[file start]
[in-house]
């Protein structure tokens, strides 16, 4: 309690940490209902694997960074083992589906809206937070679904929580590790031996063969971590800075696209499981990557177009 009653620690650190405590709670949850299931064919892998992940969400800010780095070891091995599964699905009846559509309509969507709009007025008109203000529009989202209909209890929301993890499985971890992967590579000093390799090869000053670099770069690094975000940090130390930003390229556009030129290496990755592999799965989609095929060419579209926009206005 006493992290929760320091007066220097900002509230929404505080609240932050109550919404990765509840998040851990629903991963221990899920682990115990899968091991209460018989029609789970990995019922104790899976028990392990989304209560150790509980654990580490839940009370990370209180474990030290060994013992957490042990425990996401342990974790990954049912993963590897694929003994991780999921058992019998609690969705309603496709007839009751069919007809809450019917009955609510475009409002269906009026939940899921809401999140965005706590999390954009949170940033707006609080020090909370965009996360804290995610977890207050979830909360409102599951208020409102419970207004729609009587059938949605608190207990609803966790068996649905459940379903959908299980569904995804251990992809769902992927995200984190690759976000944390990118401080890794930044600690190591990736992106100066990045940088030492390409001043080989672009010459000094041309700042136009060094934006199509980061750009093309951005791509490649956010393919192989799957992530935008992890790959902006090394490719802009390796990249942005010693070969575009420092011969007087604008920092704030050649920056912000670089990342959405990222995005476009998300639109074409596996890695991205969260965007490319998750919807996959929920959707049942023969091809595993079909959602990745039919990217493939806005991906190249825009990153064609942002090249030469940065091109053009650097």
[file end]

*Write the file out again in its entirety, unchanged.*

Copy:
[in-house]
């Protein structure tokens, strides 16, 4: 309690940490209902694997960074083992589906809206937070679904929580590790031996063969971590800075696209499981990557177009 009653620690650190405590709670949850299931064919892998992940969400800010780095070891091995599964699905009846559509309509969507709009007025008109203000529009989202209909209890929301993890499985971890992967590579000093390799090869000053670099770069690094975000940090130390930003390229556009030129290496990755592999799965989609095929060419579209926009206005 006493992290929760320091007066220097900002509230929404505080609240932050109550919404990765509840998040851990629903991963221990899920682990115990899968091991209460018989029609789970990995019922104790899976028990392990989304209560150790509980654990580490839940009370990370209180474990030290060994013992957490042990425990996401342990974790990954049912993963590897694929003994991780999921058992019998609690969705309603496709007839009751069919007809809450019917009955609510475009409002269906009026939940899921809401999140965005706590999390954009949170940033707006609080020090909370965009996360804290995610977890207050979830909360409102599951208020409102419970207004729609009587059938949605608190207990609803966790068996649905459940379903959908299980569904995804251990992809769902992927995200984190690759976000944390990118401080890794930044600690190591990736992106100066990045940088030492390409001043080989672009010459000094041309700042136009060094934006199509980061750009093309951005791509490649956010393919192989799957992530935008992890790959902006090394490719802009390796990249942005010693070969575009420092011969007087604008920092704030050649920056912000670089990342959405990222995005476009998300639109074409596996890695991205969260965007490319998750919807996959929920959707049942023969091809595993079909959602990745039919990217493939806005991906190249825009990153064609942002090249030469940065091109053009650097």